Ready Player One, by Earnest Kline was another page turner, though for different reasons. Are you an 80’s child or fan of the period? Are you a gamer? I can honestly say I’ve never read a book before that took me down the memory arcade lane of my childhood the way Klines book does, all from a setting in a science fiction future dystopia. Klines book is not strong on character, has an uneven pace with a fairly slow start, doesn’t have a strong voice, and has a few jarring POV issues. If that sounds bad, perhaps it is because I read it immediately after Weir. Why then did I love it? He overcomes all that. I couldn’t wait to read the next reference to a game, TV show, or movie I know (and sometimes love) as I was whisked through the story. This book is an overdose, in the best way, of those things. For god’s sake he made RUSH a relevant plot point! Though Kline has a non-blank writing resume, Ready Player One is his first novel. This gives me hope.


The Last Dark, by Stephen R Donaldson was the end to a story he’s been writing since I was ten years old. There was an independent book store called Ted Marks’ on Market Street in Corning when I was in 8th grade. I remember pulling a brand new paperback of Lord Foul’s Bane off the shelf and thinking “I’ll try this” and paid $3.99 for it. The (1st, 2nd, Last) Chronicles of Thomas Covenant the Unbeliever span my life from then until now. Donaldson is the most literary Fantasy author I know. I had the dictionary out A LOT reading that first series, and in The Last Dark I think he still got me with a word or two, a full education and a thousand books later. Did you know good metaphors have existed in fantasy that long? I stole one to use in my novel. In college, I re-read the 1st chronicles and did a “close read” paper on The Illearth War to define the term my professor coined “anti-egostic castle building” in writing. Donaldson’s characters are real, extremely flawed people.  The Last Dark wasn’t my favorite book, It felt a little repetitious a couple of times and had some pacing issues. It took me half the book to fully re-engage with the story. Part of that may be that he went to the George Martin “school for writing fast” in getting his books out and therefore my aging memory took longer to come up with “what has gone before” with all the characters. But for and end to all things in the land, I walked away satiated with a lifetime of fulfilled imagination.  Thank you Mr Donaldson you’re one of my favorites.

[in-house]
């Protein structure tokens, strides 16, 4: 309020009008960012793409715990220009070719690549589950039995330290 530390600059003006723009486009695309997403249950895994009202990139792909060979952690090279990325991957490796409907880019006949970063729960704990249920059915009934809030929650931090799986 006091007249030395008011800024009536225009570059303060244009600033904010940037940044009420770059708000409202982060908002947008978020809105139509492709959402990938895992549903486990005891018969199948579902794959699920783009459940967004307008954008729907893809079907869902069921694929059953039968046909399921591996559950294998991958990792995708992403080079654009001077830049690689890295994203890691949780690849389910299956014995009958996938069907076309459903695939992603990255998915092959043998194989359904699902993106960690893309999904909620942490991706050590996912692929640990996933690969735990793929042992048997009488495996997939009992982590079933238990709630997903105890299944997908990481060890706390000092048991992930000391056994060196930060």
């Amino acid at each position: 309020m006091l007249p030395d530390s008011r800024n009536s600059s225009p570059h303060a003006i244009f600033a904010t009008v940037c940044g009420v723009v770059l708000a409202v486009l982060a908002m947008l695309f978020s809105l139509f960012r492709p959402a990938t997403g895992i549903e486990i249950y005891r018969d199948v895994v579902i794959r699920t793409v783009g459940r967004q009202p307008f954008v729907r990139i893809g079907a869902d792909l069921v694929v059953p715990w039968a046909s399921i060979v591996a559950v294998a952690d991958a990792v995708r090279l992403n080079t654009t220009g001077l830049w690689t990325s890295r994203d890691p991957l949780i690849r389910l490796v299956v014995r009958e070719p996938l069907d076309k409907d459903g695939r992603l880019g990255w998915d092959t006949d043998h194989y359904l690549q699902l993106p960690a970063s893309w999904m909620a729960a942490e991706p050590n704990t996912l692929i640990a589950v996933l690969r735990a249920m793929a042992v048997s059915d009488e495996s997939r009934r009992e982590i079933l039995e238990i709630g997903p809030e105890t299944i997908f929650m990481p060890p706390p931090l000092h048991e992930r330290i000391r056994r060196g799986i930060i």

When a book makes me feel inspired to write, it’s a huge win. These books were greatly entertaining and In case I wasn’t clear before, these are all recommendations. Although with The Last Dark you have to start 9 books earlier. Please support the writers and buy them whether they are printed on dead trees or in electronic pixels. I understand that both The Martian and Ready Player One are being made into films. Nice. I hope they do justice to what made the books so enjoyable. And please don’t cast Tom Cruise in them even if its his studio that’s bought the rights!